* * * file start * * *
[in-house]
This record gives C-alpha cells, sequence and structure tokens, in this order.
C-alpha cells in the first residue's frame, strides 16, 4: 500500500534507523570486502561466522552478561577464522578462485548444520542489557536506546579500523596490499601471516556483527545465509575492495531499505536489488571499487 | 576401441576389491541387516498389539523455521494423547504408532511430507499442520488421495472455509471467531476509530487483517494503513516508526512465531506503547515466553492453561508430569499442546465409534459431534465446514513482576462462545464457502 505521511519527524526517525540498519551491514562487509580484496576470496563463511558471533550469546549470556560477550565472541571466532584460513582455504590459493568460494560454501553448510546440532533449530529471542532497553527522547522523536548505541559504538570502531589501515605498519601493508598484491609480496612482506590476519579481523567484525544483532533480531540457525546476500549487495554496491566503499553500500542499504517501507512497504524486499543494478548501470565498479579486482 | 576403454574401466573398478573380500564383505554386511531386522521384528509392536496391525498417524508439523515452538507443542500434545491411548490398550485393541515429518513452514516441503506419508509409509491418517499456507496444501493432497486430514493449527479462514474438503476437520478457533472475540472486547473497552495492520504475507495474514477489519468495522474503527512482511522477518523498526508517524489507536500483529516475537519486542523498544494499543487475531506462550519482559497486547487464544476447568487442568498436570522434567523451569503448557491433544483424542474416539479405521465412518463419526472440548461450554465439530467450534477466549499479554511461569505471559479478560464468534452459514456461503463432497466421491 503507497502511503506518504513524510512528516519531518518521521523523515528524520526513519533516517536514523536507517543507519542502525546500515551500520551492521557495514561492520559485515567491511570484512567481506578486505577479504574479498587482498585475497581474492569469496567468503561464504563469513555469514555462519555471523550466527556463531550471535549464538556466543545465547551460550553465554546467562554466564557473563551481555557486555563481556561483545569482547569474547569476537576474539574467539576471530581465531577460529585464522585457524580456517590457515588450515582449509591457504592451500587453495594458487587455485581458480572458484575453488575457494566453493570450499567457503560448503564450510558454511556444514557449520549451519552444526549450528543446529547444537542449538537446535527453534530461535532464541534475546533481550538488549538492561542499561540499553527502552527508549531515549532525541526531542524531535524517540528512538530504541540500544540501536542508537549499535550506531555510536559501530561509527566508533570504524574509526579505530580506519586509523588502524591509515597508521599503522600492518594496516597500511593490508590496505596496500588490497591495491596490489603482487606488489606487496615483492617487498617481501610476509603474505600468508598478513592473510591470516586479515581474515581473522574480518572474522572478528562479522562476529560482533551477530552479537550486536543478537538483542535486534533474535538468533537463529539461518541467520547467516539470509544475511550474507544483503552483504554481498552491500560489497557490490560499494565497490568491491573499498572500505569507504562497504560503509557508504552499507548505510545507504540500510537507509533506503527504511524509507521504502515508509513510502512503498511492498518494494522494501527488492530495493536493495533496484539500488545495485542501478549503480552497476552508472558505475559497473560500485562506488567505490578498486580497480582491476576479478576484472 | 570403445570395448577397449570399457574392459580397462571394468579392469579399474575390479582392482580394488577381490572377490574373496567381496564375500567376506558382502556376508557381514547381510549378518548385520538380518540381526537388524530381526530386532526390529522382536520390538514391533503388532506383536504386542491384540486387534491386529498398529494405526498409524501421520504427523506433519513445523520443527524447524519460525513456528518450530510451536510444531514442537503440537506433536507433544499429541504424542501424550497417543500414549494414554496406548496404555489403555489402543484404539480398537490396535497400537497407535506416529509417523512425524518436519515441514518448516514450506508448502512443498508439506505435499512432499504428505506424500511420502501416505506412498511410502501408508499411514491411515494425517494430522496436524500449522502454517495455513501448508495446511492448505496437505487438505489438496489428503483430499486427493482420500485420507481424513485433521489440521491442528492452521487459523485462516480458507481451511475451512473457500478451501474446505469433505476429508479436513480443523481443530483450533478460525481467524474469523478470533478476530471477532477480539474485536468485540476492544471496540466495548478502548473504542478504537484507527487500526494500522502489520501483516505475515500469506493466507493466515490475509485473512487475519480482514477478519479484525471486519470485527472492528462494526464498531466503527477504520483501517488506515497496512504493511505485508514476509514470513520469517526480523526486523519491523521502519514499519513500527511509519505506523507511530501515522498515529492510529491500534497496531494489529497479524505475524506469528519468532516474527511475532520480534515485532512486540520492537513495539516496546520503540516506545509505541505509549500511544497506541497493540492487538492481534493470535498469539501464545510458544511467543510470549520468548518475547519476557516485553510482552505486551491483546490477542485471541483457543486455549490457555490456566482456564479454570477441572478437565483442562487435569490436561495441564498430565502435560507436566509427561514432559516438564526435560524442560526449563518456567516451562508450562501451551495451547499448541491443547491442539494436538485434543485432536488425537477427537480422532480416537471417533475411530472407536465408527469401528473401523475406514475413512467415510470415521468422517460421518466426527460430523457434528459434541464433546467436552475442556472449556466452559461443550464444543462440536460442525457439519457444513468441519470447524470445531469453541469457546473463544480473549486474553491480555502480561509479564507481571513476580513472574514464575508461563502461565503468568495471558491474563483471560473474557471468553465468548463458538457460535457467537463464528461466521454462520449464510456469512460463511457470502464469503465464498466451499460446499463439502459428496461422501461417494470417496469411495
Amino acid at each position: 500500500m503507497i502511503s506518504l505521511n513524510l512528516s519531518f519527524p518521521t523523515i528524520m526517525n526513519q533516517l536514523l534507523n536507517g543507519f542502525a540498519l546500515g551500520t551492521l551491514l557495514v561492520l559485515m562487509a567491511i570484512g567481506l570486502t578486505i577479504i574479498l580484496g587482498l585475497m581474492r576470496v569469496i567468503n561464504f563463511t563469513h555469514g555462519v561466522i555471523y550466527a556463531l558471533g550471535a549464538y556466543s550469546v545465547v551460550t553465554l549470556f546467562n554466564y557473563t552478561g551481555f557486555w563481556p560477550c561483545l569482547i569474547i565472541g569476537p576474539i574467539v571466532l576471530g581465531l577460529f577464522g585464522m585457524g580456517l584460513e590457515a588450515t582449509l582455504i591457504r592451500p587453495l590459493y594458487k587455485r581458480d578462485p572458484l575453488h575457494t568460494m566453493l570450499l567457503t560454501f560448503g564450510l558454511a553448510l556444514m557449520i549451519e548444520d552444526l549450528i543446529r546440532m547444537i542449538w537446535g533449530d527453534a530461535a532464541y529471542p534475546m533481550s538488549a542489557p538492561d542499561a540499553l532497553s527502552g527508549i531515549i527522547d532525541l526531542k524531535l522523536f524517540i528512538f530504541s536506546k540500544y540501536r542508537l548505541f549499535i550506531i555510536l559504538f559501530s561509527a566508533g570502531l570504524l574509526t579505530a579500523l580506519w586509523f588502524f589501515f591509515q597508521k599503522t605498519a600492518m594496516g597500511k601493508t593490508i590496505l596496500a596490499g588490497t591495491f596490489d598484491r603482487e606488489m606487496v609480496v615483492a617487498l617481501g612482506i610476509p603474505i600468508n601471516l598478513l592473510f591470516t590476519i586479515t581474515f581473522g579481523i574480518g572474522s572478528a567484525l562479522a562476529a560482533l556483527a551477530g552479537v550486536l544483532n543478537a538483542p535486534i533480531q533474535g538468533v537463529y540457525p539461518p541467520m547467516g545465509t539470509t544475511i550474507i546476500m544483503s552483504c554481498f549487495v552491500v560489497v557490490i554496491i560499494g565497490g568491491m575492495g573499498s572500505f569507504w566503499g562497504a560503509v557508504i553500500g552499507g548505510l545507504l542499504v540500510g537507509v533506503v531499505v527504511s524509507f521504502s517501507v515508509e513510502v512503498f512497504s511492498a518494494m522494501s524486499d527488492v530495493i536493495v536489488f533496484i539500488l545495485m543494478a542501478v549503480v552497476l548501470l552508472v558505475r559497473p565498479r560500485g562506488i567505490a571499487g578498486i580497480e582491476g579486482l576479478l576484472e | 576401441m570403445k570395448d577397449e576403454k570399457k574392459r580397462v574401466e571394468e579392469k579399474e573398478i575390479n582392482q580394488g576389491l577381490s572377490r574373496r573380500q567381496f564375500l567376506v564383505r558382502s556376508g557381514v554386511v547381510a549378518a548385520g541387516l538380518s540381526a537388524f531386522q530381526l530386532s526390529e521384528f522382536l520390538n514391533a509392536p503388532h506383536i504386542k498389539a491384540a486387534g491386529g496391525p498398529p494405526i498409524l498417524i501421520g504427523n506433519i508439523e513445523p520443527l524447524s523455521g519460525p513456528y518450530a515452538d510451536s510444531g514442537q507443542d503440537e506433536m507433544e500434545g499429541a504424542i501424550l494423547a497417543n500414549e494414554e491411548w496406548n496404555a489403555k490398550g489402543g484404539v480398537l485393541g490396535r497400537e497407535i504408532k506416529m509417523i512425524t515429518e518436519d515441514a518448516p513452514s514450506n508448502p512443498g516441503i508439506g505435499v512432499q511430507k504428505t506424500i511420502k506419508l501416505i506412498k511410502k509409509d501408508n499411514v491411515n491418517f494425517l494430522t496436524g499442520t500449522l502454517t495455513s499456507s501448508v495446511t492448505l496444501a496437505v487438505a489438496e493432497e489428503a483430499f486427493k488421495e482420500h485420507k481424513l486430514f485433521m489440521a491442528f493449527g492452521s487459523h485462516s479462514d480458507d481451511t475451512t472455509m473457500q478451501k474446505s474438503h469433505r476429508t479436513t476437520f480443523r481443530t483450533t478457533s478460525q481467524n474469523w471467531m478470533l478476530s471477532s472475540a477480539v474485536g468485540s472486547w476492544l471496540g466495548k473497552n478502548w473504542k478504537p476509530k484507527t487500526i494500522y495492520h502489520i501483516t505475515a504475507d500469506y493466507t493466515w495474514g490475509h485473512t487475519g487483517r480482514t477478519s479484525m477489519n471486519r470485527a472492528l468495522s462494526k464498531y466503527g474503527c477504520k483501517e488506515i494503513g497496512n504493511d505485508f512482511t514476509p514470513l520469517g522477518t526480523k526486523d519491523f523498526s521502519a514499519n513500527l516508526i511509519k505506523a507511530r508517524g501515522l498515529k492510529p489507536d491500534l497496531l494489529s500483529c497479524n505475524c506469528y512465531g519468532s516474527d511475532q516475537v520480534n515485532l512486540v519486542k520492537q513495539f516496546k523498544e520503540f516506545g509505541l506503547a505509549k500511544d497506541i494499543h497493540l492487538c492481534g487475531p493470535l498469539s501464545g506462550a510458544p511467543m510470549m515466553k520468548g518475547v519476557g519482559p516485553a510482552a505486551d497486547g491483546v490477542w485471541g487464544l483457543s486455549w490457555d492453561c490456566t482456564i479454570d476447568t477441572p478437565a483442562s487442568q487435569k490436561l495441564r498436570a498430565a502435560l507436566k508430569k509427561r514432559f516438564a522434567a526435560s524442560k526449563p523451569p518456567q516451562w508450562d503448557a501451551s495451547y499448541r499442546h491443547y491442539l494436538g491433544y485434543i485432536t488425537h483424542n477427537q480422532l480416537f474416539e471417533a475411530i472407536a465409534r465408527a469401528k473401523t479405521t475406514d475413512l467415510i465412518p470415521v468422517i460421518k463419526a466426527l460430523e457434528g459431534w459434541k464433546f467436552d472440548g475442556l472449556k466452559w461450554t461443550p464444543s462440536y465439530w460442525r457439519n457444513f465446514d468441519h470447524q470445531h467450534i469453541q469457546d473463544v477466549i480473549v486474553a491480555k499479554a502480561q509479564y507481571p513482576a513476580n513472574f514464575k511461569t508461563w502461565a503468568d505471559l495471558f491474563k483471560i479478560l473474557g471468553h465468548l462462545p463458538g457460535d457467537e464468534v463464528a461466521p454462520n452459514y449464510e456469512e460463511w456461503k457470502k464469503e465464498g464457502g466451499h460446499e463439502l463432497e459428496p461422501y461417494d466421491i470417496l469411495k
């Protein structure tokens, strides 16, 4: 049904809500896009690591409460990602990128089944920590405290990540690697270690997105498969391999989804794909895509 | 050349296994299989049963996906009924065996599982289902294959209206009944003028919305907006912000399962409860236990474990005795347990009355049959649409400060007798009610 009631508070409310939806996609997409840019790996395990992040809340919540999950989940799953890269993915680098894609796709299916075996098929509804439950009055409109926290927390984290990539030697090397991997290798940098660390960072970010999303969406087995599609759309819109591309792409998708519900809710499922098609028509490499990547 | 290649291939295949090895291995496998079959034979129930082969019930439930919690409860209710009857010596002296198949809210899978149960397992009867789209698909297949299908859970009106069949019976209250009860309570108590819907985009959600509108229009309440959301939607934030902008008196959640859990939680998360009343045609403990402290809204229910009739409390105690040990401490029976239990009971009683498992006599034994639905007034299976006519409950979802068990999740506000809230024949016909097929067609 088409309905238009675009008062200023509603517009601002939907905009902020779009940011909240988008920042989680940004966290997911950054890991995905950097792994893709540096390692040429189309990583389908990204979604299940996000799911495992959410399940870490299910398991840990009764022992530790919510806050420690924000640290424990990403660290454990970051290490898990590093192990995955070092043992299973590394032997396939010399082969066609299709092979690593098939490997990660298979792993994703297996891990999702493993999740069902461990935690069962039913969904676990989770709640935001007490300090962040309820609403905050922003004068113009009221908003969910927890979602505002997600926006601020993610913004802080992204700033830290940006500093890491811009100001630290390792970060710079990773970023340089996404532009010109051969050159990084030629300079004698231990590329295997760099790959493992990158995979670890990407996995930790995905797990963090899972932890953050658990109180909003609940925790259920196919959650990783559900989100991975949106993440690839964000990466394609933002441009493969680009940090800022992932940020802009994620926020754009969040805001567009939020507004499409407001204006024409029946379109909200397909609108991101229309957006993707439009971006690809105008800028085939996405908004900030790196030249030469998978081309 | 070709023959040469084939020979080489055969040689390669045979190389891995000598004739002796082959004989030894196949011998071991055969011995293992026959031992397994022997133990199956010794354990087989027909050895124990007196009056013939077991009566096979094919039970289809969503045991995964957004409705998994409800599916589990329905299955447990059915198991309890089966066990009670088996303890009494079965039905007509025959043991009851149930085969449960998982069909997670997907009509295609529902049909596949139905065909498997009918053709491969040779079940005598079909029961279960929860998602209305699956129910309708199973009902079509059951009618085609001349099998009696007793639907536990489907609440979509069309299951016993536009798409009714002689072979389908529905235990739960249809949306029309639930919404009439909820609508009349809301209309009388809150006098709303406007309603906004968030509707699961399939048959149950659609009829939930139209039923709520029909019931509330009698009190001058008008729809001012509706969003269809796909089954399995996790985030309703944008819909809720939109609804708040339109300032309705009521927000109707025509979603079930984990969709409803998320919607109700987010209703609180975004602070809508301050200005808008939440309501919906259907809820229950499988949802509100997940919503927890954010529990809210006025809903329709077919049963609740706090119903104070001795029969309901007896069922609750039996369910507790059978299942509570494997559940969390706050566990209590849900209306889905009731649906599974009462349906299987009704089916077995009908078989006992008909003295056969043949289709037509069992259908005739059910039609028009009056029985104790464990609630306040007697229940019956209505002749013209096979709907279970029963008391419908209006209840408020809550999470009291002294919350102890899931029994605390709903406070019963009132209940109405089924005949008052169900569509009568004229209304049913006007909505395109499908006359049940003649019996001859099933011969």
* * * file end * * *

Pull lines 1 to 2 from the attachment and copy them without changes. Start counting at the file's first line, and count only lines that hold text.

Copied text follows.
[in-house]
This record gives C-alpha cells, sequence and structure tokens, in this order.